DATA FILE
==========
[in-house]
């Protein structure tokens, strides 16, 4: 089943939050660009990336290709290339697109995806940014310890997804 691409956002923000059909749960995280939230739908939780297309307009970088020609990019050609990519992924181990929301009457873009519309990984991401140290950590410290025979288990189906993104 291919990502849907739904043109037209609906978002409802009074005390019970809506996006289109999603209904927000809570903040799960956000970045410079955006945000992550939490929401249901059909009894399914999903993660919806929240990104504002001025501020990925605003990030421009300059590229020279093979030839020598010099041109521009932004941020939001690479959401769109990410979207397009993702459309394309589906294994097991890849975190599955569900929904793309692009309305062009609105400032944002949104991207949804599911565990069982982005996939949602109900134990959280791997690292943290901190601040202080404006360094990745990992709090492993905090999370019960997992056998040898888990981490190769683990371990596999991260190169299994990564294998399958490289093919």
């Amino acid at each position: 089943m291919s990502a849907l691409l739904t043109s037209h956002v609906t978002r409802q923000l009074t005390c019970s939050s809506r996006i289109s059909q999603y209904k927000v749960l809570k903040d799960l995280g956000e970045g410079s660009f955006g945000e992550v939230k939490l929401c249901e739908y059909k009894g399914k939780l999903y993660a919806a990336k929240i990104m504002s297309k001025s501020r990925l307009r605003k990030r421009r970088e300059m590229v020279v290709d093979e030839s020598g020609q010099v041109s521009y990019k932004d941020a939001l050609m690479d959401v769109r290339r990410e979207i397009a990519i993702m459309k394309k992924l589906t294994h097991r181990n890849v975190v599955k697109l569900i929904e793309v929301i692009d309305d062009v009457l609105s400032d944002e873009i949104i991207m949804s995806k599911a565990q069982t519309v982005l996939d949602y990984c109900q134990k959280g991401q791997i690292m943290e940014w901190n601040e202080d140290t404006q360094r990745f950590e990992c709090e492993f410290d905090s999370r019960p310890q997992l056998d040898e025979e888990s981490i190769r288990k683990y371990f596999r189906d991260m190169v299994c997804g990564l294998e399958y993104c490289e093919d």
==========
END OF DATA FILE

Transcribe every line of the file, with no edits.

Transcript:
[in-house]
């Protein structure tokens, strides 16, 4: 089943939050660009990336290709290339697109995806940014310890997804 691409956002923000059909749960995280939230739908939780297309307009970088020609990019050609990519992924181990929301009457873009519309990984991401140290950590410290025979288990189906993104 291919990502849907739904043109037209609906978002409802009074005390019970809506996006289109999603209904927000809570903040799960956000970045410079955006945000992550939490929401249901059909009894399914999903993660919806929240990104504002001025501020990925605003990030421009300059590229020279093979030839020598010099041109521009932004941020939001690479959401769109990410979207397009993702459309394309589906294994097991890849975190599955569900929904793309692009309305062009609105400032944002949104991207949804599911565990069982982005996939949602109900134990959280791997690292943290901190601040202080404006360094990745990992709090492993905090999370019960997992056998040898888990981490190769683990371990596999991260190169299994990564294998399958490289093919």
């Amino acid at each position: 089943m291919s990502a849907l691409l739904t043109s037209h956002v609906t978002r409802q923000l009074t005390c019970s939050s809506r996006i289109s059909q999603y209904k927000v749960l809570k903040d799960l995280g956000e970045g410079s660009f955006g945000e992550v939230k939490l929401c249901e739908y059909k009894g399914k939780l999903y993660a919806a990336k929240i990104m504002s297309k001025s501020r990925l307009r605003k990030r421009r970088e300059m590229v020279v290709d093979e030839s020598g020609q010099v041109s521009y990019k932004d941020a939001l050609m690479d959401v769109r290339r990410e979207i397009a990519i993702m459309k394309k992924l589906t294994h097991r181990n890849v975190v599955k697109l569900i929904e793309v929301i692009d309305d062009v009457l609105s400032d944002e873009i949104i991207m949804s995806k599911a565990q069982t519309v982005l996939d949602y990984c109900q134990k959280g991401q791997i690292m943290e940014w901190n601040e202080d140290t404006q360094r990745f950590e990992c709090e492993f410290d905090s999370r019960p310890q997992l056998d040898e025979e888990s981490i190769r288990k683990y371990f596999r189906d991260m190169v299994c997804g990564l294998e399958y993104c490289e093919d």